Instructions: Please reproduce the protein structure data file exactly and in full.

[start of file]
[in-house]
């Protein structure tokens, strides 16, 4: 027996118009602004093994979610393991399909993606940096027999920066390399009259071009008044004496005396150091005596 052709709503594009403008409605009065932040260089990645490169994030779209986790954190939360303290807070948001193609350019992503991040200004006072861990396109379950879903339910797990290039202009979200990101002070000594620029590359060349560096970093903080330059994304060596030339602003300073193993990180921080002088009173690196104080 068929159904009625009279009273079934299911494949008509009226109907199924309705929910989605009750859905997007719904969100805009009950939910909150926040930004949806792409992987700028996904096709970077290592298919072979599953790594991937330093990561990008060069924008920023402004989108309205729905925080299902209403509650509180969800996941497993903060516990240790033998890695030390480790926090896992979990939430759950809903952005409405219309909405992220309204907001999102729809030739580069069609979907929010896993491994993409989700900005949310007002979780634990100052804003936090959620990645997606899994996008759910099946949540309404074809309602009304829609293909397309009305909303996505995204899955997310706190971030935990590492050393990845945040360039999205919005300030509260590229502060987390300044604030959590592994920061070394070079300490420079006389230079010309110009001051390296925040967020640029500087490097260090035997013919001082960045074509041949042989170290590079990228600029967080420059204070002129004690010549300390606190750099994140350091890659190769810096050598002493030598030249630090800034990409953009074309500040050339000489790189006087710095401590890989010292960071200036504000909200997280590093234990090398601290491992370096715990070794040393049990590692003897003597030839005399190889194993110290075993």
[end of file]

[in-house]
């Protein structure tokens, strides 16, 4: 027996118009602004093994979610393991399909993606940096027999920066390399009259071009008044004496005396150091005596 052709709503594009403008409605009065932040260089990645490169994030779209986790954190939360303290807070948001193609350019992503991040200004006072861990396109379950879903339910797990290039202009979200990101002070000594620029590359060349560096970093903080330059994304060596030339602003300073193993990180921080002088009173690196104080 068929159904009625009279009273079934299911494949008509009226109907199924309705929910989605009750859905997007719904969100805009009950939910909150926040930004949806792409992987700028996904096709970077290592298919072979599953790594991937330093990561990008060069924008920023402004989108309205729905925080299902209403509650509180969800996941497993903060516990240790033998890695030390480790926090896992979990939430759950809903952005409405219309909405992220309204907001999102729809030739580069069609979907929010896993491994993409989700900005949310007002979780634990100052804003936090959620990645997606899994996008759910099946949540309404074809309602009304829609293909397309009305909303996505995204899955997310706190971030935990590492050393990845945040360039999205919005300030509260590229502060987390300044604030959590592994920061070394070079300490420079006389230079010309110009001051390296925040967020640029500087490097260090035997013919001082960045074509041949042989170290590079990228600029967080420059204070002129004690010549300390606190750099994140350091890659190769810096050598002493030598030249630090800034990409953009074309500040050339000489790189006087710095401590890989010292960071200036504000909200997280590093234990090398601290491992370096715990070794040393049990590692003897003597030839005399190889194993110290075993």